The gameplay is, as I've said before, still Dragon Warrior. The game is a bit more linear than most Dragon Warrior games I've played, but it still has a lot of room for expoloration. They don't drop you off in the middle of nowhere and leave you for dead, like Richard Garriot seems to be fond of doing in his Ultima games, but you won't be playing ''follow-the-path-to-Nibelheim'' either. In fact, exploration plays a big part in the game. I'll tell you right now that if you blindly try to run through the game, you'll get nowhere. It can be easy to miss an important clue that could be key to clearing a certain puzzle or room. Speaking of puzzles, there's quite a few of them here. Especially in the beginning of the game. There's nothing really difficult that I haven't figured out, and nothing that can't be solved by thinking, but they do test you. However, there is the problem of the shards that you need to unlock new worlds. If you're missing a shard, you could find yourself looking all over the world just to find it. Fortunately, there's a helpful fortunteller who can point you in the right direction if you get lost.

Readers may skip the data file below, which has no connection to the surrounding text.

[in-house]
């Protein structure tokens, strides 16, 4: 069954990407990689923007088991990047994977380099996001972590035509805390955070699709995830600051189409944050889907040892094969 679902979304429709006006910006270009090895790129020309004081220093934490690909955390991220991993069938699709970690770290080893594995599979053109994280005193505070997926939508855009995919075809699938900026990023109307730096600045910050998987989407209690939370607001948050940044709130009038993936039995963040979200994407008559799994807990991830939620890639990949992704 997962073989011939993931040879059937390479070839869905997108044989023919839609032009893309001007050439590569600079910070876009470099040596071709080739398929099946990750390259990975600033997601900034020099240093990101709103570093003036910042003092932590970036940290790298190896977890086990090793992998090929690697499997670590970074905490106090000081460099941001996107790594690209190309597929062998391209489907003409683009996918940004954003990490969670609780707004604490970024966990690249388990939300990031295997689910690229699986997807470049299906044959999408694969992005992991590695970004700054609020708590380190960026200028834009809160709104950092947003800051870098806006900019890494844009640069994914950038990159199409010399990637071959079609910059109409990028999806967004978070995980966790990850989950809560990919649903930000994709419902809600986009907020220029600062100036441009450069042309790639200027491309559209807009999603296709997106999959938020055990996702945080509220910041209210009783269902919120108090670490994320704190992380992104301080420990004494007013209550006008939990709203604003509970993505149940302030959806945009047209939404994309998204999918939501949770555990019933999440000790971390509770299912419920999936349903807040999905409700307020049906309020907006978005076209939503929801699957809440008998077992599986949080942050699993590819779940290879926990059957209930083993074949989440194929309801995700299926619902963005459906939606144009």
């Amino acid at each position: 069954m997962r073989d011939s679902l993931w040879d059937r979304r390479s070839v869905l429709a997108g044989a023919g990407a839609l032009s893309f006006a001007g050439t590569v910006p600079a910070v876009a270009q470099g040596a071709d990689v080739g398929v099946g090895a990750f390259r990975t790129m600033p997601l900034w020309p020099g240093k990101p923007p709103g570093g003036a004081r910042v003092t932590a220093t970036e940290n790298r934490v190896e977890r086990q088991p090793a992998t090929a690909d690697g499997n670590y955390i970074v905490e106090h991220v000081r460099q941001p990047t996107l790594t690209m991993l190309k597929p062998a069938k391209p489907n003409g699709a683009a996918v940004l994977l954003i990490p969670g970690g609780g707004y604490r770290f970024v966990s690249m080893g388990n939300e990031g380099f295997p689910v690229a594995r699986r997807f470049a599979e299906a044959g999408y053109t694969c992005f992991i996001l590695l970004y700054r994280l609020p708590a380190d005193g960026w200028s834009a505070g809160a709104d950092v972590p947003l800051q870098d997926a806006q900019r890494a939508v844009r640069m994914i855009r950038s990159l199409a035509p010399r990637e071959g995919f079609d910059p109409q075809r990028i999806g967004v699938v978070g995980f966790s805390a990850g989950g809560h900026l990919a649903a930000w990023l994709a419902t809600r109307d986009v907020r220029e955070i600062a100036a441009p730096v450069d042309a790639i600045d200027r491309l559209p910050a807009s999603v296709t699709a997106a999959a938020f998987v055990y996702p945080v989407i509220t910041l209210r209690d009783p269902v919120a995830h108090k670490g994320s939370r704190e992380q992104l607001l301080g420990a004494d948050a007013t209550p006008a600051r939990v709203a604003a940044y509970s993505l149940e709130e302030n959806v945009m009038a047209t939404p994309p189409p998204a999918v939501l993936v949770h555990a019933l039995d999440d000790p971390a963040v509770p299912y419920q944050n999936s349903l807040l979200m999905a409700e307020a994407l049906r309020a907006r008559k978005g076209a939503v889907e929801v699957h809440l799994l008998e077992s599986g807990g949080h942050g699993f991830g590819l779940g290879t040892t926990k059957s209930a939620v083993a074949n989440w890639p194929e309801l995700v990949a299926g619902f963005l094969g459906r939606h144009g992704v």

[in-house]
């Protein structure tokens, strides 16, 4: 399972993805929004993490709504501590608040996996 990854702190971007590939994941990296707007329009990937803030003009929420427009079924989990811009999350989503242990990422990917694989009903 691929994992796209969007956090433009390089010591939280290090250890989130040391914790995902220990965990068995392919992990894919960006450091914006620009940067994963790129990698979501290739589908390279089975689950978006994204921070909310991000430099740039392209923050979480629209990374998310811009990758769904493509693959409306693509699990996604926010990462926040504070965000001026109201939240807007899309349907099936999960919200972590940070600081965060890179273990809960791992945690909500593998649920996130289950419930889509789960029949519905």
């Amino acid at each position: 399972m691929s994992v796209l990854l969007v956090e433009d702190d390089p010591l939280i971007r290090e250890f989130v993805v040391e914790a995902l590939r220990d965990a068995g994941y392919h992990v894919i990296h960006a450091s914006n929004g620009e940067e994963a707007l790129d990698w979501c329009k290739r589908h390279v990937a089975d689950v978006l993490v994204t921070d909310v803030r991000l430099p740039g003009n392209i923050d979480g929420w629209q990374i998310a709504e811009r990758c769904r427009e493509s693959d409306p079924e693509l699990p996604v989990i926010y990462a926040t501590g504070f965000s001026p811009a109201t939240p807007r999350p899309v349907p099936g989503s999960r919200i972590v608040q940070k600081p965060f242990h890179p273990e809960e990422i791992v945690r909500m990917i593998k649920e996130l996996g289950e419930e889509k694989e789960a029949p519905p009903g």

Then there's combat. Battles are first person as always, which means you don't see your character (and I've never understood why some people find that annoying). Battles are also turn-based, and your actions are explained with text that appears at the bottom of the screen for each action. Despite the simplicity of it all, the battle system can be quite complex, given the huge amount of abilities you can learn, as well as the tactics system. If you don't feel like controlling your teammates yourself, you can assign them individual tactics. It's much more complex than your standard ''auto-battle'' because you have limited control over what your characters do when controlled by AI. Don't want them to use magic? No problem. Want them to back you up and increase your stats? No problem. Want them to heal your every wound? No problem. Of course, if you don't like this idea, you can always control your teammates manually.